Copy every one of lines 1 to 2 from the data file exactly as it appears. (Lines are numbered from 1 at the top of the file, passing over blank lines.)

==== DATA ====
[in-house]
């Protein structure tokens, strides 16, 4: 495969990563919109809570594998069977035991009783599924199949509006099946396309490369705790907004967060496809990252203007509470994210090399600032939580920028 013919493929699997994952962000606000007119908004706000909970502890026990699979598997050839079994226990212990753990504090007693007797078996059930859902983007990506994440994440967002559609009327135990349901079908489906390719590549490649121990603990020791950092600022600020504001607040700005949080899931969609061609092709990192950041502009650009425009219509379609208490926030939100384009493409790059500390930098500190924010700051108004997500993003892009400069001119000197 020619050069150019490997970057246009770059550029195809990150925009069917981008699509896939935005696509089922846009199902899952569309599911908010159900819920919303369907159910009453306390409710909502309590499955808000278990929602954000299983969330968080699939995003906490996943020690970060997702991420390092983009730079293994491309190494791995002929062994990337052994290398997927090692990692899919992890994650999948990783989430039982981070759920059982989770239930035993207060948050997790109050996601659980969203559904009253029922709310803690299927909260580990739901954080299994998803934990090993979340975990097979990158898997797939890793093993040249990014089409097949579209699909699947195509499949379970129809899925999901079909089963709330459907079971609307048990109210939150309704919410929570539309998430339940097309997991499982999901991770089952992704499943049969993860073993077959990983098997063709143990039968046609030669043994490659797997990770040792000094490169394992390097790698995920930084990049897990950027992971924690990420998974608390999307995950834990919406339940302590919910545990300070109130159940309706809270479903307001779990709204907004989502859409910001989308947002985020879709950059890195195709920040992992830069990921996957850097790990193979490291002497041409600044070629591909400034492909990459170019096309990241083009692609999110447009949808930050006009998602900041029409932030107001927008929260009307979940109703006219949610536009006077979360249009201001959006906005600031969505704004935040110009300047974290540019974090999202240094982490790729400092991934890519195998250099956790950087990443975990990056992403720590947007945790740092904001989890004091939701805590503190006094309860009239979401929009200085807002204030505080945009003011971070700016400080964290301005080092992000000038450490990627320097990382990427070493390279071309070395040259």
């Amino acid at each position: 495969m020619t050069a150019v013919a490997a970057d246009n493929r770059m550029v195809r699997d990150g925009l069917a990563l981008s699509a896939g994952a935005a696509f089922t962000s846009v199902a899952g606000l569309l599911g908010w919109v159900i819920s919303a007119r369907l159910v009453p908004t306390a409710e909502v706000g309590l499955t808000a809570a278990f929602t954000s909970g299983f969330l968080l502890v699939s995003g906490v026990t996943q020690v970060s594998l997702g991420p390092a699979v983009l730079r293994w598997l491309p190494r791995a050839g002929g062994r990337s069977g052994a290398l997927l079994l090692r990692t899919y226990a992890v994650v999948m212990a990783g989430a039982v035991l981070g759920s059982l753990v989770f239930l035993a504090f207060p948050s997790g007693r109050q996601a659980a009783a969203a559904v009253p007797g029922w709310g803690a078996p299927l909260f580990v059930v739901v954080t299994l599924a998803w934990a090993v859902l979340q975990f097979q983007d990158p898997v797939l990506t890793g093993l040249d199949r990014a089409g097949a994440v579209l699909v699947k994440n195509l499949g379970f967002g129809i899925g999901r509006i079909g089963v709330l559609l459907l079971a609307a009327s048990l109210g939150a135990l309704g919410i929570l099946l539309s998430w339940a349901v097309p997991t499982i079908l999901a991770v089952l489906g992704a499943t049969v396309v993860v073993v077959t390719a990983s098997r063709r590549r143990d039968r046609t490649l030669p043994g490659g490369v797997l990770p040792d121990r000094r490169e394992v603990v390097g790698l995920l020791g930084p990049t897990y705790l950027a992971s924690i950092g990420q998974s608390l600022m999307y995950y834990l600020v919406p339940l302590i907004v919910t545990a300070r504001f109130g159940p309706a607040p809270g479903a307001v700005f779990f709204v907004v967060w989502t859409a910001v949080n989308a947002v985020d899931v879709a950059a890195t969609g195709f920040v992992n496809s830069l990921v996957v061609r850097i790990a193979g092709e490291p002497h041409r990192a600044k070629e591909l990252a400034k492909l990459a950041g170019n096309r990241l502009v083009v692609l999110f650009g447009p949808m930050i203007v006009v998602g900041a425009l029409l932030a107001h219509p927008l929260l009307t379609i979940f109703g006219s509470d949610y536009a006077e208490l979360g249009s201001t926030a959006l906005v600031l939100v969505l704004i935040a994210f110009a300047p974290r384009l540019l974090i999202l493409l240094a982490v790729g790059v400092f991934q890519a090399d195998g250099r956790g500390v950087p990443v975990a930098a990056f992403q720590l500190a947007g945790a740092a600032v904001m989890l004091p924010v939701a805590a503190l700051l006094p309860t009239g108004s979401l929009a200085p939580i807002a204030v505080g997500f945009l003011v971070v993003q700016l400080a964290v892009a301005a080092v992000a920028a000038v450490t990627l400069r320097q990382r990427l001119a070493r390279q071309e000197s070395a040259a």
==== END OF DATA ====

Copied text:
[in-house]
């Protein structure tokens, strides 16, 4: 495969990563919109809570594998069977035991009783599924199949509006099946396309490369705790907004967060496809990252203007509470994210090399600032939580920028 013919493929699997994952962000606000007119908004706000909970502890026990699979598997050839079994226990212990753990504090007693007797078996059930859902983007990506994440994440967002559609009327135990349901079908489906390719590549490649121990603990020791950092600022600020504001607040700005949080899931969609061609092709990192950041502009650009425009219509379609208490926030939100384009493409790059500390930098500190924010700051108004997500993003892009400069001119000197 020619050069150019490997970057246009770059550029195809990150925009069917981008699509896939935005696509089922846009199902899952569309599911908010159900819920919303369907159910009453306390409710909502309590499955808000278990929602954000299983969330968080699939995003906490996943020690970060997702991420390092983009730079293994491309190494791995002929062994990337052994290398997927090692990692899919992890994650999948990783989430039982981070759920059982989770239930035993207060948050997790109050996601659980969203559904009253029922709310803690299927909260580990739901954080299994998803934990090993979340975990097979990158898997797939890793093993040249990014089409097949579209699909699947195509499949379970129809899925999901079909089963709330459907079971609307048990109210939150309704919410929570539309998430339940097309997991499982999901991770089952992704499943049969993860073993077959990983098997063709143990039968046609030669043994490659797997990770040792000094490169394992390097790698995920930084990049897990950027992971924690990420998974608390999307995950834990919406339940302590919910545990300070109130159940309706809270479903307001779990709204907004989502859409910001989308947002985020879709950059890195195709920040992992830069990921996957850097790990193979490291002497041409600044070629591909400034492909990459170019096309990241083009692609999110447009949808930050006009998602900041029409932030107001927008929260009307979940109703006219949610536009006077979360249009201001959006906005600031969505704004935040110009300047974290540019974090999202240094982490790729400092991934890519195998250099956790950087990443975990990056992403720590947007945790740092904001989890004091939701805590503190006094309860009239979401929009200085807002204030505080945009003011971070700016400080964290301005080092992000000038450490990627320097990382990427070493390279071309070395040259």